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University of Reading experts discover the oldest words in the world

Researchers at the University have discovered that the numbers one to five are among the oldest
words, dating back hundreds of thousands of years. Professor Mark Pagel has been looking into
the history of Indo-European languages, the basis of our language today, and has found that these
low number words can be found consistently throughout history, some of the numbers have a
possible lifespan of up to 100,000 years.
Professor Pagel said: “It is remarkable to think that words used today, in particular ‘two,’ ‘three’
and ‘five’ connect us with ancestors from perhaps 10,000 or more years ago who would have
used words similar to those in use today.
“What is particularly surprising is how these words have lived so long – spanning nearly the
entire history of the Indo-European language family – and have done so without a writing
system, being passed on solely in the spoken tradition.”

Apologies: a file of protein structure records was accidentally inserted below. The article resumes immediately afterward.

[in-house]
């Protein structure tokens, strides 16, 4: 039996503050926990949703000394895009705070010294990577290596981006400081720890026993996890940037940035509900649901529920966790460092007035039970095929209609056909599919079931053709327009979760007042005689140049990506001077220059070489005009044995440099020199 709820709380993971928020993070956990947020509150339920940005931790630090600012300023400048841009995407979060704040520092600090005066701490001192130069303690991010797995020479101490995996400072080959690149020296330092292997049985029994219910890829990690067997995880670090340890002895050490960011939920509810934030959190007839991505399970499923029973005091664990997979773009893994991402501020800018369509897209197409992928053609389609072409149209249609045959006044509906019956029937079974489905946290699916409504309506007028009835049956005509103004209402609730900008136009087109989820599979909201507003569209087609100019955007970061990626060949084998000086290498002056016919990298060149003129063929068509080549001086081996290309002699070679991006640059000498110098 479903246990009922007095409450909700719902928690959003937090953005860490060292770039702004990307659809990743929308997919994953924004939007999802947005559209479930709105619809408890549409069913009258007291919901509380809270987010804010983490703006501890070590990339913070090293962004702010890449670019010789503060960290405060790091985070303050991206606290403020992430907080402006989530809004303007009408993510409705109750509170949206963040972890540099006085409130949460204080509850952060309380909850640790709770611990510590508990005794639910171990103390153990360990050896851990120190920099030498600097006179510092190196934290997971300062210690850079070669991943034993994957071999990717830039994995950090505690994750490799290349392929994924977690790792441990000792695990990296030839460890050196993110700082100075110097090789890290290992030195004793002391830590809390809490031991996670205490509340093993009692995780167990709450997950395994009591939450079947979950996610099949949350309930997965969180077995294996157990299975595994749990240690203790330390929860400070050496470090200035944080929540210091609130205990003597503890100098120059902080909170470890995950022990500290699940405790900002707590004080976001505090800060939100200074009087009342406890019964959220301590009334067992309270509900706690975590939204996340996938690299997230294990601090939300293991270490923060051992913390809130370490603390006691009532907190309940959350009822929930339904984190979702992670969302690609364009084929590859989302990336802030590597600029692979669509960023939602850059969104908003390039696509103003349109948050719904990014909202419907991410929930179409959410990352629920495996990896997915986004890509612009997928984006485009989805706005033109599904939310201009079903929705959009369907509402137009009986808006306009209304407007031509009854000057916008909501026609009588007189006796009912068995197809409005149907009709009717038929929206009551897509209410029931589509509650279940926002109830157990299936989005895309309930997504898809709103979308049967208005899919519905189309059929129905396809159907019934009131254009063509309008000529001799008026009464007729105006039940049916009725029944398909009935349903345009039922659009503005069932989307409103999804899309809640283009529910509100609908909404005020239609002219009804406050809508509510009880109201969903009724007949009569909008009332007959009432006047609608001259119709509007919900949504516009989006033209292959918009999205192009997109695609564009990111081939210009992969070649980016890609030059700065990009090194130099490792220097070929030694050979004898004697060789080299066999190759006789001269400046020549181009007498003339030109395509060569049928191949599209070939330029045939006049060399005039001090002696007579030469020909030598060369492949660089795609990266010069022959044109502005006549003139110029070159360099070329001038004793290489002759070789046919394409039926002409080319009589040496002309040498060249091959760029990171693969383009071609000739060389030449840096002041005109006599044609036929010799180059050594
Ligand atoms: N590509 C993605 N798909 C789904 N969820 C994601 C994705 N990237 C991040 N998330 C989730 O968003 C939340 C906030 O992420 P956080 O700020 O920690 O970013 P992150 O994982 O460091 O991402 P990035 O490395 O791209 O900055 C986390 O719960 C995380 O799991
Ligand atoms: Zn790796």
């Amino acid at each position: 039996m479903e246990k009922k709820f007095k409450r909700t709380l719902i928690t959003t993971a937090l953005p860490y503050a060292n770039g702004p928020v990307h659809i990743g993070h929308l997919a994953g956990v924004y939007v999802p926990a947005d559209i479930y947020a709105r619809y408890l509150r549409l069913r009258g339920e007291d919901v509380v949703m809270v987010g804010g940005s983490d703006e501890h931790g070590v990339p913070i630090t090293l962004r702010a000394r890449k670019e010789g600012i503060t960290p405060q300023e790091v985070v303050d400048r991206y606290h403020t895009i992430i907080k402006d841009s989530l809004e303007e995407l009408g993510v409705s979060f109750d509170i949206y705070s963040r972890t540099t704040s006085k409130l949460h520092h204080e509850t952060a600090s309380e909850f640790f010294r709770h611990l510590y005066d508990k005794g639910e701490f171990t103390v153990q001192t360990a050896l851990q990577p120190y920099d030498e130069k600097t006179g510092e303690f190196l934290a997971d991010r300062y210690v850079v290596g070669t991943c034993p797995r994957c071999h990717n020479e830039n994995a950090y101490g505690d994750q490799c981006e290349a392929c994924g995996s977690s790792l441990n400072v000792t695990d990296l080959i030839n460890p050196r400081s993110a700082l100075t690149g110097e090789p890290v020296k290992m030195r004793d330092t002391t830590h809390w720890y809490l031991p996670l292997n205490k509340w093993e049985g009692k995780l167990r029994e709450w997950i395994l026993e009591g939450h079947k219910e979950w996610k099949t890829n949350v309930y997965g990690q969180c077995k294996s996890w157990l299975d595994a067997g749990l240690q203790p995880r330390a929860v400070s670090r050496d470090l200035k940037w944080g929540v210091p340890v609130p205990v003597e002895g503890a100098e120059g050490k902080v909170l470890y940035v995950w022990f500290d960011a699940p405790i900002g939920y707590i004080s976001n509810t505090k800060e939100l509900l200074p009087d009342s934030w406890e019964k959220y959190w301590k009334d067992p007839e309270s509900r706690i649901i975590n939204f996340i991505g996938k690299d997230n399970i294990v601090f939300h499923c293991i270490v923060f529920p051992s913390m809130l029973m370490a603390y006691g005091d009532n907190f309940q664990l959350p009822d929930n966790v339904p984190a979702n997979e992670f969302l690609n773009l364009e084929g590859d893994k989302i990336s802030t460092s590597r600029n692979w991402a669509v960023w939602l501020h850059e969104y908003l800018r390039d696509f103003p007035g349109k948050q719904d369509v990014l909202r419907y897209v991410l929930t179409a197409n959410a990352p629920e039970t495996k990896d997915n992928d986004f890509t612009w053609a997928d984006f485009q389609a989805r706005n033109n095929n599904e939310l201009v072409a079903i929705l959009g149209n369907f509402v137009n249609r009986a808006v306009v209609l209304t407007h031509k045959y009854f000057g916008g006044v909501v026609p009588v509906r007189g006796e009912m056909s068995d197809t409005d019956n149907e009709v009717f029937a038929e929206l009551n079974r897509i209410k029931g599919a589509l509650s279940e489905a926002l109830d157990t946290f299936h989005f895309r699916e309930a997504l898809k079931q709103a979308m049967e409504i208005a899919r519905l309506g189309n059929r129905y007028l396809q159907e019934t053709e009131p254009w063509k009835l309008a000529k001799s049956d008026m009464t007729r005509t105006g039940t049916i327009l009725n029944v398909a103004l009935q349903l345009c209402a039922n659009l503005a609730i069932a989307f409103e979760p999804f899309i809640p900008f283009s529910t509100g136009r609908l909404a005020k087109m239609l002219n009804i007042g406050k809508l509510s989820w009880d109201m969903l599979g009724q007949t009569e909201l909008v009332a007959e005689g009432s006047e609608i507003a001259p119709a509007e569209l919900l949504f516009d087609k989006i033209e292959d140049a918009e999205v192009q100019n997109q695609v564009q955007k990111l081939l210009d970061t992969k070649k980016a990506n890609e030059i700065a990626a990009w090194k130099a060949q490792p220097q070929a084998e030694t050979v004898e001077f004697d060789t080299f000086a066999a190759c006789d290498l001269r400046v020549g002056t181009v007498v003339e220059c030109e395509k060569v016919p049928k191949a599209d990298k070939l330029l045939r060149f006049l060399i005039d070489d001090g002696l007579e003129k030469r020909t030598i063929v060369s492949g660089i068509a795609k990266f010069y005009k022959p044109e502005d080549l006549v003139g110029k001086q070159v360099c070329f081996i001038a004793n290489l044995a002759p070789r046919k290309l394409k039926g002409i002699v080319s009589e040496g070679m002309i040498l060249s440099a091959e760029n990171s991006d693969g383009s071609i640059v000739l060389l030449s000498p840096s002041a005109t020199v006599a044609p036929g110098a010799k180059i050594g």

This trend has also been found in the Bantu languages of Africa and the Austronesian languages
of the south Pacific.
The researches have suggested three possible explanations for the survival of these numbers.
They believe that it may be connected to ancient brain regions associated with the ability to
perceive small numbers of objects without counting. They cite evidence that even animals are
able to perceive ‘numbers,’ even though they lack any formal counting system like our own.
Professor Pagel said: “Given that we know that these low limit number words are some of the
first words that children learn, it might tell us that simple counting abilities have played an
important role in our daily lives, and in out communication, throughout our evolution.”
This research was conducted alongside other evolutionary language scientists from Santa Fe
Institute and it has been published in the Philosophical Transactions of the Royal Society journal
on January 1st 2018.

 

Full citation:

Pagel M, Meade A. 2017 The deep history of the number words. Phil. Trans. R. Soc. B 373: 20160517. http://dx.doi.org/10.1098/rstb.2016.0517

About Jessica Dudley

j.dudley@student.reading.ac.uk'

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